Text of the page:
"Now we’ll see who's sorry." he huffed feeling mad clear through, …hurt and mad actually, ...two things in a head strong, wounded eighteen year old, that seldom if ever add up to any good! …least ways not right off.
     For days Posey trudged along on tired legs, over hill and dale, re stoking with every forward step, the bitter coals of hurt burning in the pit of his stomach. Why he chose south, he didn’t rightly know. Maybe it was because he had known some folks who had moved that direction, or just the natural drift of things, like water running down hill, or the way stuff falls. When all was said and done, he just sort of picked a point and headed towards it.
     Fourteen times the sun had risen on the runaway trail, and as it neared three quarter of the way across the sky on that fourteenth afternoon, Posey stepped foot onto the sprawling main street of Fillmore Utah, the state’s capitol. The town seemed odd, yet strangely familiar as he made his way south through the business district towards a tall, red rock building towering over the other modest businesses lining the wide dirt road. Not hardly even birds were out, much less people. A half a block beyond the two story Capitol building, stood a stone meeting house, and upon nearing it, he realized the reason for all the quiet. Up until just then, the long hot days had become a blur, but the joyful singing flowing from the open windows of that church, made it abundantly clear what day it was.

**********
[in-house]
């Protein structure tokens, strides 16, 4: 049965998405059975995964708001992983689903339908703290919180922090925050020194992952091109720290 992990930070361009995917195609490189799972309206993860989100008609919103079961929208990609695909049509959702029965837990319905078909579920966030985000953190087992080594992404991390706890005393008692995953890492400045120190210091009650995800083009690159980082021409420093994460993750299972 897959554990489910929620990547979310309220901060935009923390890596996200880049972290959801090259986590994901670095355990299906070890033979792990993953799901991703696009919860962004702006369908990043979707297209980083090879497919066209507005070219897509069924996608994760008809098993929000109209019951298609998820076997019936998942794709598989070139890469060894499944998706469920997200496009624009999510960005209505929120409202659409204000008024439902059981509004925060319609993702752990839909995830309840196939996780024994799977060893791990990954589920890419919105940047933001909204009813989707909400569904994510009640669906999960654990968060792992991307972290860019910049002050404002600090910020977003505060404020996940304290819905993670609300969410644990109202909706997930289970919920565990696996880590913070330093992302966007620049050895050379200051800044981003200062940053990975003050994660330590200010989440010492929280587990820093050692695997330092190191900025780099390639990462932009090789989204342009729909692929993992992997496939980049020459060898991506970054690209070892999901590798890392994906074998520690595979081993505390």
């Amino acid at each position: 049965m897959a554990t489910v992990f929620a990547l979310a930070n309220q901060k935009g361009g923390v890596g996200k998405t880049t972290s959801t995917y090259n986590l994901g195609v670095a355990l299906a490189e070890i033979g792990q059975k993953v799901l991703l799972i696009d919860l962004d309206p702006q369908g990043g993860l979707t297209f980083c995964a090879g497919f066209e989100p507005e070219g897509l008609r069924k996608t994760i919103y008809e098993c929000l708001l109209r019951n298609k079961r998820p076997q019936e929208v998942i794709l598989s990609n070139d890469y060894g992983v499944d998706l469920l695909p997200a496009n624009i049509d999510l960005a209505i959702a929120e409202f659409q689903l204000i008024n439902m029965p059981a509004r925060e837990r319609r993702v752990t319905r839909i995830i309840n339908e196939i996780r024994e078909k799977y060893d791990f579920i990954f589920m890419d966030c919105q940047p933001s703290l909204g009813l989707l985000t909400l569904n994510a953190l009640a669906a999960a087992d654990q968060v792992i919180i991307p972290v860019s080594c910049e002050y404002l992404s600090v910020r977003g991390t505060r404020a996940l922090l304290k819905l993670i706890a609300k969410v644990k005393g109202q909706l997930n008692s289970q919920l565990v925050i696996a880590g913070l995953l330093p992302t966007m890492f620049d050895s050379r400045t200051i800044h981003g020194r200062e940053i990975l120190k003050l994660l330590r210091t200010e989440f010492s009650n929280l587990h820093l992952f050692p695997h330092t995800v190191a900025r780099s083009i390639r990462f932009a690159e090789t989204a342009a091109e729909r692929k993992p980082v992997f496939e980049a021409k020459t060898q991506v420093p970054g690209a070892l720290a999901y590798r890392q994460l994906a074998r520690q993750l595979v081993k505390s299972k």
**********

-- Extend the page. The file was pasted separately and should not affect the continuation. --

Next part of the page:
Typical of most Utah towns, it being Sunday, pretty much the whole community was sitting inside that church, explaining the empty streets.